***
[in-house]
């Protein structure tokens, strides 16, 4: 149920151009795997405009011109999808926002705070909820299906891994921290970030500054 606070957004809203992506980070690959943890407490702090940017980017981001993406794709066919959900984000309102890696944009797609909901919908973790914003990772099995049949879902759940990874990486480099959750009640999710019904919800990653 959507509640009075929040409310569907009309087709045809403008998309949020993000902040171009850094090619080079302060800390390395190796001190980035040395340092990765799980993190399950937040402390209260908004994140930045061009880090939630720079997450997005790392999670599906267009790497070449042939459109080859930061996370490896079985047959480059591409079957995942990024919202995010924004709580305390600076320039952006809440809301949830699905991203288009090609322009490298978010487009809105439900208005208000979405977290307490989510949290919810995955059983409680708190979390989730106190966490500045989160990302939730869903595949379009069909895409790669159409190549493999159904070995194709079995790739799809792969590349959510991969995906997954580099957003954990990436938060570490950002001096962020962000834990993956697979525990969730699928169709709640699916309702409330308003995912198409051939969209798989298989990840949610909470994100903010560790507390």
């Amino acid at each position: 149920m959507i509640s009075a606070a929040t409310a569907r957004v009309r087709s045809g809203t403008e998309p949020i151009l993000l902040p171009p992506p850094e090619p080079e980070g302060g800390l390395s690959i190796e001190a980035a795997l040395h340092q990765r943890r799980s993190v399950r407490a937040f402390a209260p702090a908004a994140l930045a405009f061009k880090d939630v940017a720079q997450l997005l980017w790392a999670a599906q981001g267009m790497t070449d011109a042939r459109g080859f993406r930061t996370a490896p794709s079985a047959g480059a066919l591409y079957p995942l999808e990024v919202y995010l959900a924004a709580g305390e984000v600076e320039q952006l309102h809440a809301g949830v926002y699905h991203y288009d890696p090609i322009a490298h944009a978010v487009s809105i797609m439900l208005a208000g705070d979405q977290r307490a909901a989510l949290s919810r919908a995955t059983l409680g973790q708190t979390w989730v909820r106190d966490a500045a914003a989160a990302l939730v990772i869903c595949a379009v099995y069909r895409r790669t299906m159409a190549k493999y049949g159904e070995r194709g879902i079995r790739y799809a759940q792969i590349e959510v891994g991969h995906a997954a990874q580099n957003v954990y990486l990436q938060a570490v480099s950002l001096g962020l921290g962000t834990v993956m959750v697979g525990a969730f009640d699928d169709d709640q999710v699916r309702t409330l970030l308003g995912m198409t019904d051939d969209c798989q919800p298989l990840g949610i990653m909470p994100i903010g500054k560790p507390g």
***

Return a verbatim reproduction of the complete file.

[in-house]
């Protein structure tokens, strides 16, 4: 149920151009795997405009011109999808926002705070909820299906891994921290970030500054 606070957004809203992506980070690959943890407490702090940017980017981001993406794709066919959900984000309102890696944009797609909901919908973790914003990772099995049949879902759940990874990486480099959750009640999710019904919800990653 959507509640009075929040409310569907009309087709045809403008998309949020993000902040171009850094090619080079302060800390390395190796001190980035040395340092990765799980993190399950937040402390209260908004994140930045061009880090939630720079997450997005790392999670599906267009790497070449042939459109080859930061996370490896079985047959480059591409079957995942990024919202995010924004709580305390600076320039952006809440809301949830699905991203288009090609322009490298978010487009809105439900208005208000979405977290307490989510949290919810995955059983409680708190979390989730106190966490500045989160990302939730869903595949379009069909895409790669159409190549493999159904070995194709079995790739799809792969590349959510991969995906997954580099957003954990990436938060570490950002001096962020962000834990993956697979525990969730699928169709709640699916309702409330308003995912198409051939969209798989298989990840949610909470994100903010560790507390």
């Amino acid at each position: 149920m959507i509640s009075a606070a929040t409310a569907r957004v009309r087709s045809g809203t403008e998309p949020i151009l993000l902040p171009p992506p850094e090619p080079e980070g302060g800390l390395s690959i190796e001190a980035a795997l040395h340092q990765r943890r799980s993190v399950r407490a937040f402390a209260p702090a908004a994140l930045a405009f061009k880090d939630v940017a720079q997450l997005l980017w790392a999670a599906q981001g267009m790497t070449d011109a042939r459109g080859f993406r930061t996370a490896p794709s079985a047959g480059a066919l591409y079957p995942l999808e990024v919202y995010l959900a924004a709580g305390e984000v600076e320039q952006l309102h809440a809301g949830v926002y699905h991203y288009d890696p090609i322009a490298h944009a978010v487009s809105i797609m439900l208005a208000g705070d979405q977290r307490a909901a989510l949290s919810r919908a995955t059983l409680g973790q708190t979390w989730v909820r106190d966490a500045a914003a989160a990302l939730v990772i869903c595949a379009v099995y069909r895409r790669t299906m159409a190549k493999y049949g159904e070995r194709g879902i079995r790739y799809a759940q792969i590349e959510v891994g991969h995906a997954a990874q580099n957003v954990y990486l990436q938060a570490v480099s950002l001096g962020l921290g962000t834990v993956m959750v697979g525990a969730f009640d699928d169709d709640q999710v699916r309702t409330l970030l308003g995912m198409t019904d051939d969209c798989q919800p298989l990840g949610i990653m909470p994100i903010g500054k560790p507390g």